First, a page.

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*-rings and involution

  1. Apr 8, 2008 #1
    Someone, please help me solve this problem:

    First if R is a ring and * is an involution, then U(R, *):= {x \in R|x* · x = 1}

    (an involution * is an antihomomorphism such that a** = a for any a)

    Now the problem. Find two rings (R, S) with involutions (*, ^) such that U(R, *) is homomorphic to (S, ^). and R and S are not homomorphic.

    My first problem is that i do not know of any involutions except for conjugation and transposition for matrixes.
     
  2. jcsd
  3. Apr 8, 2008 #2

    morphism

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    I'm assuming you want to find an example where U(R,*) and U(S,^) are isomorphic (as groups), while R and S aren't isomorphic (as rings). Correct?

    Maybe this example of a *-ring will help you: The ring of polynomials with complex coefficients [itex]\mathbb{C}[z][/itex] (viewed as functions on [itex]\mathbb{C}[/itex]), with [itex]p(z)^* = \overline{p(\bar{z})}[/itex], where the bar denotes complex conjugation. What's the unitary group of ([itex]\mathbb{C}[z][/itex],*)?
     
    Last edited: Apr 9, 2008
  4. Apr 9, 2008 #3
    Thank you for another example. The unitary group would be all the complex numbers a: |a|= 1.
    I have also thought of Examples with the unitary groups isomprphis to Z\2 and Z\4, but didn't help to solve he problem...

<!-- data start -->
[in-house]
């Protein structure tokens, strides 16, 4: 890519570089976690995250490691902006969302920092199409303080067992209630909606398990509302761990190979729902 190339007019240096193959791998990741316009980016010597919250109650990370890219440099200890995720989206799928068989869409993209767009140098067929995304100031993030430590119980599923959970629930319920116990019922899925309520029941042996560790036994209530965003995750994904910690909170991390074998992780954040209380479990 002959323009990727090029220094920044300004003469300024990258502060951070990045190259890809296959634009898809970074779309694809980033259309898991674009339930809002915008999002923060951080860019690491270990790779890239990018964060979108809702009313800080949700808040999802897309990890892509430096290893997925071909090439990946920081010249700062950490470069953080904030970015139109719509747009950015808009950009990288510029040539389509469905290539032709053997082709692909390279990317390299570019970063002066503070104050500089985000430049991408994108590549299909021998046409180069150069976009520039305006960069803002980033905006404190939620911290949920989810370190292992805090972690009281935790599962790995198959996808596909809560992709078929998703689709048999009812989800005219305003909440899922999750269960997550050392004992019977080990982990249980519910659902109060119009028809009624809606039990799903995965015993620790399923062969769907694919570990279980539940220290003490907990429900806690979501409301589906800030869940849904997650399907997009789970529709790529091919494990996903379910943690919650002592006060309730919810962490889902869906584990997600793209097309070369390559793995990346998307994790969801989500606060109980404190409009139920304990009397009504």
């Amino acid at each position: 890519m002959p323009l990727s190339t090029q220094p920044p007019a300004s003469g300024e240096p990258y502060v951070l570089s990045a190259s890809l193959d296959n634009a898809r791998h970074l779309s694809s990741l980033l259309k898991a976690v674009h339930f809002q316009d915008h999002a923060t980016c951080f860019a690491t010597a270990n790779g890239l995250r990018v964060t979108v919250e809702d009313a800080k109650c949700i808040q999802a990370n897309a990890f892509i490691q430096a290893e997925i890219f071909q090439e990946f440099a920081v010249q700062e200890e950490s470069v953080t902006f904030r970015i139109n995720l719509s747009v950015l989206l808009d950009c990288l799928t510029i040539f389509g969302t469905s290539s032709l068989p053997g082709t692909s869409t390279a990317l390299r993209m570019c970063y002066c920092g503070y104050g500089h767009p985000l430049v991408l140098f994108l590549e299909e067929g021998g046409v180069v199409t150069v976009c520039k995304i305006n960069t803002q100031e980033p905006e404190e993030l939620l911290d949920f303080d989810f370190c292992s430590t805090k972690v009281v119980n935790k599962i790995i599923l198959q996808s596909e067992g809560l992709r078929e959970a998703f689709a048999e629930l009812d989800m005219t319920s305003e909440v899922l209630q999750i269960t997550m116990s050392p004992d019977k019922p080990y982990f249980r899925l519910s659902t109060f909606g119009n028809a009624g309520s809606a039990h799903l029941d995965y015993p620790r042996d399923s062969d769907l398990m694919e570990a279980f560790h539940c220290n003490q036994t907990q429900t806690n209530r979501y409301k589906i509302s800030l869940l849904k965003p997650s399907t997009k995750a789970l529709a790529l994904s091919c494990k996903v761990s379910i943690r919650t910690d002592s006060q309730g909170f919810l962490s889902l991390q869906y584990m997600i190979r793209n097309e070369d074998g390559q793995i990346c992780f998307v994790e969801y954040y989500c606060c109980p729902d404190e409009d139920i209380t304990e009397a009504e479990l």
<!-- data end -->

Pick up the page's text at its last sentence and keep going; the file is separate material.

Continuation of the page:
You are correct on the remark, the first isomorphism is an isomorphism of miltiplicative groups.
     
  5. Apr 9, 2008 #4
    Actually, now that I think about it: an example would be complex numbers (with conjugation = *) and polynomials. Their unitary groups are the same while they are not homomorphic as rings!! I hope I'm right!! Thanks again for the example!
     
  6. Apr 9, 2008 #5
    By the way the unitary group is +1 and -1 (not what i have said before, because it is true iff there was only one conjugation over the argument)and it is also isomorphic to Z2.. I guess that is another example along with matrices 2*2 (with elements = 0, 1) with * = transposition.
     
  7. Apr 9, 2008 #6

    morphism

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    Why isn't U(C[z],*) identifiable with the set of complex numbers with absolute value 1 (i.e. the unit circle)? I actually agree with what you said in post #4; that's the example I had in mind.
     
  8. Apr 10, 2008 #7
    yeah, what i said later isn't true, sorry
     
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